What’s Movin’ Markets – Friday, October 31st

  • Bank of Japan Cuts Interest Rates to 0.3%; Shirakawa Casts Deciding Vote (Bloomy)
  • Japan BOJ’s Shirakawa Says Three Dissenters Wanted Larger Rate Cut (Bloomy)                
  • Asian Stocks Fall, Snapping Record Rally, on Earnings, Metals (Bloomy)             
  • U.K. Consumer Confidence Drops Close to Lowest Level Since at Least 1974 (Bloomy)
  • German Retail Sales Decline More Than Expected as Turmoil Unsettles Consumers (Bloomy)
  • Homeowners Have Mortgage Higher Than House Is Worth as Prices Plunge (Bloomy)    
  • Treasuries Rise as Economic Contraction Spurs Bets for Further Rate Cut (Bloomy)       
  • U.K. Companies May Need $73 Billion a Year to Boost Pension Funds (UK Times) 

What’s On OUR Minds:

TGIF and a happy Halloween to one and all … We often talk about being bond-geeks watching stocks and everyone knows we HATE doing that as it’s just NOT our wheel-house. Allow us to take a moment and put this in some sort of context. Yesterday’s 5yr auction process, while NOT nearly as good as the 2yr note was (IF you look at similar metrics like tails, cover and IN-direct bidder %ages), might have been more valuable in that it might just have told us something. We’re forever and always looking for big flashing neon signposts as to which direction the market’s gonna go. We don’t pass em by that often and when we do, well, yer probably supposed to pull the car over and take a picture with yer cell phone just in case you forgot what it said. This in mind, here’s one we THINK we might have all passed yesterday and we are curious what YOU make of it:

 

Mkt News on giNORMOUS direct bid 13:05 10/30 US TSYS/AUCTION RESULTS: Directs took a huge 14.3% of 5y, about 10x their normal amount. Directs bid for $4.6b and had a 73% Hit rate, so they were clearly interested. The surge in interest is in line with PIMCO’s talk about moving “little distance back out” the curve.

                                                                              

Auction      Total       Total    Primary      % of     Direct      % of     Indirect    % of

Date         Public      Comp.    Dealers      Comp.  Bidders    Comp.  Bidders    Comp.

            Accepted    Accepted Accepted    Total    Accepted  Total    Accepted  Total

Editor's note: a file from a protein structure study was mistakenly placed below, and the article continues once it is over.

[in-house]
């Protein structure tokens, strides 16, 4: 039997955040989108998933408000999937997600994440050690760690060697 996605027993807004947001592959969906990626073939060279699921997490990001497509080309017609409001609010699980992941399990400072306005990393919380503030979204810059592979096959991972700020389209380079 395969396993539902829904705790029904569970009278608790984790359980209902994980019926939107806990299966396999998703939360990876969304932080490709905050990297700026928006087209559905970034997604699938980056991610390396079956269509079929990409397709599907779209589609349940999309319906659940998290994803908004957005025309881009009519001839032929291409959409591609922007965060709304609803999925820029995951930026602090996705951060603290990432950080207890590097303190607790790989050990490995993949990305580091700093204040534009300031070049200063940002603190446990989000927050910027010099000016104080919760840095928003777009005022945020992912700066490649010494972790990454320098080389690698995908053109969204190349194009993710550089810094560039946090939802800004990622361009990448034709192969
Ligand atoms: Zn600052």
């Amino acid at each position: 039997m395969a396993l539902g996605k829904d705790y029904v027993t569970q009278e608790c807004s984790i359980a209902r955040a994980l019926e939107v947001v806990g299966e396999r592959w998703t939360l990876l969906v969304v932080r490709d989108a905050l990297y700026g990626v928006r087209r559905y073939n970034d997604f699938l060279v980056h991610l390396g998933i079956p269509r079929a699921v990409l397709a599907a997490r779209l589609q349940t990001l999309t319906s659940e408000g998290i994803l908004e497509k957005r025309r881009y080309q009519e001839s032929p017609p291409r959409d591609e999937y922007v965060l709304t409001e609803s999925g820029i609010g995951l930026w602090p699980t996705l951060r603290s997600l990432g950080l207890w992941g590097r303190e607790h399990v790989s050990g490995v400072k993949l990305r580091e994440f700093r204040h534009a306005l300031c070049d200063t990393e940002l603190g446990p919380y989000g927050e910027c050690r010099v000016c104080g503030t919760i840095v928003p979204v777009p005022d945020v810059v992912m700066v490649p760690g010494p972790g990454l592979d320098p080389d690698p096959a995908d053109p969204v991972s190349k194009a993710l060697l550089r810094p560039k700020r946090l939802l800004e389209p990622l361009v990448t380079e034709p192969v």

=========================================================

10/30/08    $24.000  $23.793  $13.658    57.4%    $3.40   14.3%   $6.73   28.3%

09/25/08    $24.000  $23.870  $17.365    72.7%    $0.11    0.5%   $6.39   26.8%

08/28/08    $22.000  $21.851  $15.185    69.5%    $0.15    0.7%   $6.52   29.8%

 

In OUR opinion this stuff matters. The last time we saw such a huge ‘direct’ bid was back in October 2005 when the auction size was ONLY $13bil. Somebody thought 2.825% was ‘cheap’ and we suppose IF that someone could fund the purchase somehow nearer the FedFunds levels of 1%, well that right there’s an arb we too would do all day long IF it were available. As always, we’re big BIG fans of sleeping at night and it strikes US that’s one way to have some fixed-income exposure and do so.

 

NOW, the part about us being bond guys watching stocks? What, you may be asking, does the 5yr auction have to do with anything? We’re glad you’ve asked – and sticking with us on this one – and the following picture is the payoff. While we’re NOT mathematicians, the correlation looks better than decent:

 

 

 

 

Why now do we care? Well we just think it’s funny how we’ve all become Libor/OIS experts and we here at GP have become so after Ben Bernanke told us to do so, earlier on in the year. We’ve had many a look at that spread and have put it up in this space before. We thought this next story from Bloomberg (chart of the day yesterday) pulls it all together quite nicely and looks at stocks, debt load and the Libor/OIS spread. For the record, it’s OUR opinion that this is only ONE thing ‘out there’ that might very well be an off-set to the recent equity market ‘euphoria’ surrounding the balanced funds BID for stocks. We’d offer that only paying attention to that, would miss the point. Most companies ‘out there’ carry some sort of debt load. They will face refinancing costs and as long as the Treasury markets front end remains ‘broke’, this poses a risk. This risk is NOT something we all were worried about back in 2007 when the Bear Stearns mbs fund imploded. This continues to be the gift that keeps on giving, in the sense that every time we think that we’ve got it all handled, something ELSE comes up. We digress. Here’s recent Bloomberg Chart Of The Day: